Mix Six: “Body Parts and Food”
I think it’s obvious that the title of this Mix Six is pretty gross. I mean, if I were in the restaurant business, having a title like “Body Parts and Food” would certainly be the death knell for my venture. But, since this is music we’re talking about, I think you can figure out where this is going by simply using your noodle (Ha! I food reference — and a stupid second grade one at that) and thinking about bands who have branded themselves with a moniker that certainly gets attention. So, here we go with a little musical tour of the morgue and the produce aisle — um, I mean, bands with evocative novel names.
“Gepetto (Remix),” Belly (Download)
I do believe this version of “Gepetto” was featured on the Mixtape either here at Popdose or at Jeff Giles’ Jefitoblog. This remix is a lot less raw in terms of the guitar — which means the vocals have a softer sound. Tanya Donelly has always had a soft voice, but when she was with Belly, she could really belt it when need be. Nowadays, it saddens my musical heart to hear her trapped in mommy mode with song after song about motherhood and kids. But back in the good old days when all she needed was a belly full of wine just to get to sleep, her songs of angst, marginalized protagonists, and never really finding love were superb. Now that she’s found love, kids, and domestic bliss, her songs have lost the edge that made her music so appealing to me back in the day.
Loved by many superstars in the music world, Elbow, to me, is an acquired taste. I must admit that I came late the Elbow party, and because I was late, I missed all the hype surrounding the band. But after taking a crash course in Elbow’s early albums, I think the songs from Cast of Thousands are the ones I like the most — with “Fallen Angel” getting the most spins.
When “Phantom Limb” came out a couple of years ago and was all over the radio, I had trouble warming up to the song. Not knowing much about the Shins, I took a chance and downloaded the album and found that songs like “Split Needles” were growing more and more popular on my personal playlist. And being a guy who likes to bang on things with sticks, I’m often drawn to interesting things a drummer is doing on a song. Joe Plummer (Yeah, that’s the drummer’s name and, yes, I bet he got his tits pulled quite a lot during the 2008 presidential campaign) has a kind of odd time feel going on here, and while it’s not the most novel groove, it adds that certain something that takes the song from good to great.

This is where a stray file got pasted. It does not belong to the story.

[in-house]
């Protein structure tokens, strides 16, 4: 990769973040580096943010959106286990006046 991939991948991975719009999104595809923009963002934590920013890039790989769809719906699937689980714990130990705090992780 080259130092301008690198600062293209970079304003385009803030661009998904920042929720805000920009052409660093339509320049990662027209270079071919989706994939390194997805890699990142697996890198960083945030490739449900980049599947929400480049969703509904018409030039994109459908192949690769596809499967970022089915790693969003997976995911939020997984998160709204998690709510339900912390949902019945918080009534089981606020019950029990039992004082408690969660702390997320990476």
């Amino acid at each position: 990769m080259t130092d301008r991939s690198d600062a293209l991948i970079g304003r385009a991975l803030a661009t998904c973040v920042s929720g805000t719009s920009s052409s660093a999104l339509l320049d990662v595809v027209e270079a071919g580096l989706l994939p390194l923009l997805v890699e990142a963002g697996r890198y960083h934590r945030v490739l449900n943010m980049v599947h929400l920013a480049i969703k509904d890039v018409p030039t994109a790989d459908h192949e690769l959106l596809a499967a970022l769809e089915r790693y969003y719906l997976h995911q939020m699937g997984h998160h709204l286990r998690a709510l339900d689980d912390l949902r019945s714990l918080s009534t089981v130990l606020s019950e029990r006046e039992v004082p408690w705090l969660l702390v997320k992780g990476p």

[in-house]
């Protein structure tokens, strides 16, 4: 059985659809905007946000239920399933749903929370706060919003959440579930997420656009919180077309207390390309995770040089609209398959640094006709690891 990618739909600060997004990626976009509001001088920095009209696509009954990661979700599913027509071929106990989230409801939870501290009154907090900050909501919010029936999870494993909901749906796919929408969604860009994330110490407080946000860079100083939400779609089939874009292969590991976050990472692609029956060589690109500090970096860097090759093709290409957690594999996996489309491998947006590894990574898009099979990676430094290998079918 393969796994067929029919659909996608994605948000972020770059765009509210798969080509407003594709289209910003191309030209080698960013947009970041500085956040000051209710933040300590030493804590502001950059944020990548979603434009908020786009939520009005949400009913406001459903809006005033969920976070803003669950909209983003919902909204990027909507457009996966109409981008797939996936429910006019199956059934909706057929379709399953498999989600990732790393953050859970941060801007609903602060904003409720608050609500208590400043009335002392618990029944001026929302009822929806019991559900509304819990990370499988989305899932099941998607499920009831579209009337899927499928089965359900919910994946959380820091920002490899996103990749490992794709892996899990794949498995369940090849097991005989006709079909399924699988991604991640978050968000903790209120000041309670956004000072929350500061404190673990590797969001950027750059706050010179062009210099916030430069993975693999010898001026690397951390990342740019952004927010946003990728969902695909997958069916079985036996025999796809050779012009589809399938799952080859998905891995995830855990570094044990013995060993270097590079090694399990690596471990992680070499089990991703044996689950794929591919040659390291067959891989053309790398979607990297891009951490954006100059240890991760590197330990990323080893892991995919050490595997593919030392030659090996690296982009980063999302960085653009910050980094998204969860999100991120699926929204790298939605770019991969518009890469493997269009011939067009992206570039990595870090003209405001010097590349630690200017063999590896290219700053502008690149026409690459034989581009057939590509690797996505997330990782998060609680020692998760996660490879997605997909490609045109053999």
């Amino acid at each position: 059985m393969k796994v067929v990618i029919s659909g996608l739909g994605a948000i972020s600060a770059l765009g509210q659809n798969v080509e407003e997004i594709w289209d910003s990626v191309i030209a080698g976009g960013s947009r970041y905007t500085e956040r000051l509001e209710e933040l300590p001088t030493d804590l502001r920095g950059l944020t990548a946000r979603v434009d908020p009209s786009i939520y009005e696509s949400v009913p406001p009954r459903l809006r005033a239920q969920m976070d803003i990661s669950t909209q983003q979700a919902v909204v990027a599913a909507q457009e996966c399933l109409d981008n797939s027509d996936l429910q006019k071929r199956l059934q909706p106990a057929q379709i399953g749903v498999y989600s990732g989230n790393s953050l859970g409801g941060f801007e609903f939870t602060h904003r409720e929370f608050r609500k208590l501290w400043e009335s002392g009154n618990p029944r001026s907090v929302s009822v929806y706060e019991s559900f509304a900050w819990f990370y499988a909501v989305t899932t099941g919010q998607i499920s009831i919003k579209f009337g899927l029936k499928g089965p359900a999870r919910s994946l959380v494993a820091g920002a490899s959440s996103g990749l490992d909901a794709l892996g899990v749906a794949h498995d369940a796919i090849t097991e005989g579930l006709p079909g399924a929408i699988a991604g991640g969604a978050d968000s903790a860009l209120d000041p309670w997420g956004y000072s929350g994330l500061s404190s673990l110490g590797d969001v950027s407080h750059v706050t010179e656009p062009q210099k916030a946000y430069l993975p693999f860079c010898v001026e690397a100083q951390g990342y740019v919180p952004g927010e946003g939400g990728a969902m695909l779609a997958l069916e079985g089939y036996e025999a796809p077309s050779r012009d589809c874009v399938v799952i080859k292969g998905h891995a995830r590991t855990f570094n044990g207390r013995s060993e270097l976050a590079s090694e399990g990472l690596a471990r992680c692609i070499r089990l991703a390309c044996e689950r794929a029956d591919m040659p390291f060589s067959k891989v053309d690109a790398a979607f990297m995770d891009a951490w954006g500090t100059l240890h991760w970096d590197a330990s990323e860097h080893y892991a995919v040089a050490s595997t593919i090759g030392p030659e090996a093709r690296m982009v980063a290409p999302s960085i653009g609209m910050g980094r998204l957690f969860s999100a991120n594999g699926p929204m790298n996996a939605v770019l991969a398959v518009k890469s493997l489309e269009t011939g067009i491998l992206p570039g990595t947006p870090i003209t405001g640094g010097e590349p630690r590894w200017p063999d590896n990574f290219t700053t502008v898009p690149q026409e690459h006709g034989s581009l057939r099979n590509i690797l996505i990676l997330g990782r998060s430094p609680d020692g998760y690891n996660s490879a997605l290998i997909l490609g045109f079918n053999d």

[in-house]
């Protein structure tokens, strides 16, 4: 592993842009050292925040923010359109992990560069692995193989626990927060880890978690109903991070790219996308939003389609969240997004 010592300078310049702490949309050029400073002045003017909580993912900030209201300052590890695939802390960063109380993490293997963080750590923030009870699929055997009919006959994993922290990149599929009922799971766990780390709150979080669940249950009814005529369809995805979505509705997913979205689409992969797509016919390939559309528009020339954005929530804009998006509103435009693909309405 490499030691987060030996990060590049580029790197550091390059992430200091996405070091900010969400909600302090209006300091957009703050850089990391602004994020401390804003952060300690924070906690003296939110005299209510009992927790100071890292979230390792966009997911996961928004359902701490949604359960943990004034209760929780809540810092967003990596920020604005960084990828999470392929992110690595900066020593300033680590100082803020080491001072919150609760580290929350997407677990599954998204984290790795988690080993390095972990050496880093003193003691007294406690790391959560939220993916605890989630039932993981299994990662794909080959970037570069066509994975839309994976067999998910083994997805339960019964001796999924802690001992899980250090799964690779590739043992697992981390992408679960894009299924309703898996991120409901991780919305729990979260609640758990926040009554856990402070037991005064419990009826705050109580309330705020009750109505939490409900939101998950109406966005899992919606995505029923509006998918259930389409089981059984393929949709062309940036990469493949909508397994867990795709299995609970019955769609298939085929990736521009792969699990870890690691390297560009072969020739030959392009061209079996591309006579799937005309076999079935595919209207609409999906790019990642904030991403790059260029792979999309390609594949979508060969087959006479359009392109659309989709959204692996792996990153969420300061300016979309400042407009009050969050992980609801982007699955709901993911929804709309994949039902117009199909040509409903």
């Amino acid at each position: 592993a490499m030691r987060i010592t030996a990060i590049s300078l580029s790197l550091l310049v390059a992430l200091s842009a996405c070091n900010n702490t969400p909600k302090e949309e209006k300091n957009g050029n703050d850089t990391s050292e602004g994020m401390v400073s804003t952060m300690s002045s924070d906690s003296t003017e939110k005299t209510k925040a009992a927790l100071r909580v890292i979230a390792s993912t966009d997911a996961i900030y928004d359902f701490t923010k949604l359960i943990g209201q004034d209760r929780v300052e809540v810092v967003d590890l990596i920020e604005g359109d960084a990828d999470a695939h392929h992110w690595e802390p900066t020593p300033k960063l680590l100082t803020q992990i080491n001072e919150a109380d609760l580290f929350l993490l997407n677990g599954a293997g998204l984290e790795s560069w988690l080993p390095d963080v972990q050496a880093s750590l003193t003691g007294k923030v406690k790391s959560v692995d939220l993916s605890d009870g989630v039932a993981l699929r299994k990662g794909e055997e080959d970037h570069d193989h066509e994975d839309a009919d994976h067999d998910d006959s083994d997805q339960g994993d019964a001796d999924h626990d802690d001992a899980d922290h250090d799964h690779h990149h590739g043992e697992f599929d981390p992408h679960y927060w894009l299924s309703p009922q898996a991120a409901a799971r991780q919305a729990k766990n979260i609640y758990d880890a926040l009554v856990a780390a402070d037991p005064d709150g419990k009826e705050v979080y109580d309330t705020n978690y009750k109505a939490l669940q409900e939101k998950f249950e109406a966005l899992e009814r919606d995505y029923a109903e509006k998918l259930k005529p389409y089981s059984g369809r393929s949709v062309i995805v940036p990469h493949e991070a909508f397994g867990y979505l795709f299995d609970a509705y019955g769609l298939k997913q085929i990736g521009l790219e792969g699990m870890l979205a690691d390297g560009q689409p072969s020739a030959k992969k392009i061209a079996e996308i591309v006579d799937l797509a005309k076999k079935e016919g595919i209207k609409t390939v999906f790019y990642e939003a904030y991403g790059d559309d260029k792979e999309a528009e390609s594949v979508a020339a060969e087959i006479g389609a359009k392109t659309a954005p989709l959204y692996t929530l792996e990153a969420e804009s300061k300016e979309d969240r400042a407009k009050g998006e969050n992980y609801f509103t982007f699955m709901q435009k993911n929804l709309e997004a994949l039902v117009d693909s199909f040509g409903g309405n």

“The Distance,” CAKE (Download)
I know, this song was overplayed, but it hasn’t worn thin with me. And while I think CAKE’s music is best enjoyed in small doses, I do believe I could have this on my iPod for a good six weeks and not grow tired of it — well, provided I have a few hundred songs cushioning it.
“Jellybelly,” Smashing Pumpkins (Download)
Smashing Pumpkins get a lot of sneers from some music aficionados, but by the mid ’90s, the Pumpkins could really do no wrong with me. Case in point: “Jellybelly.” The sheer power of this song is undeniable, but if you listen what Jimmy Chamberlin is able to do on the drums while James Iha grinds out a pure wall of sound at the outset, it’s post-punk pleasure at its finest that transitions into a great groove. Alas, for the Pumpkins, the wheels came off after Mellon Collie and the Infinite Sadness, but boy for a couple of albums, Smashing Pumpkins were simply the shit.
“Freak on a Leash,” Korn (Download)
I have a real aversion to so-called nu metal, but when “Freak on a Leach” came out, I thought Korn really nailed a nice balance between thrash and pop. Add to that Jonathan Davis’ C.H.U.D. vocals during the breakdown section (and the kick ass ride out), and you have a nu metal classic.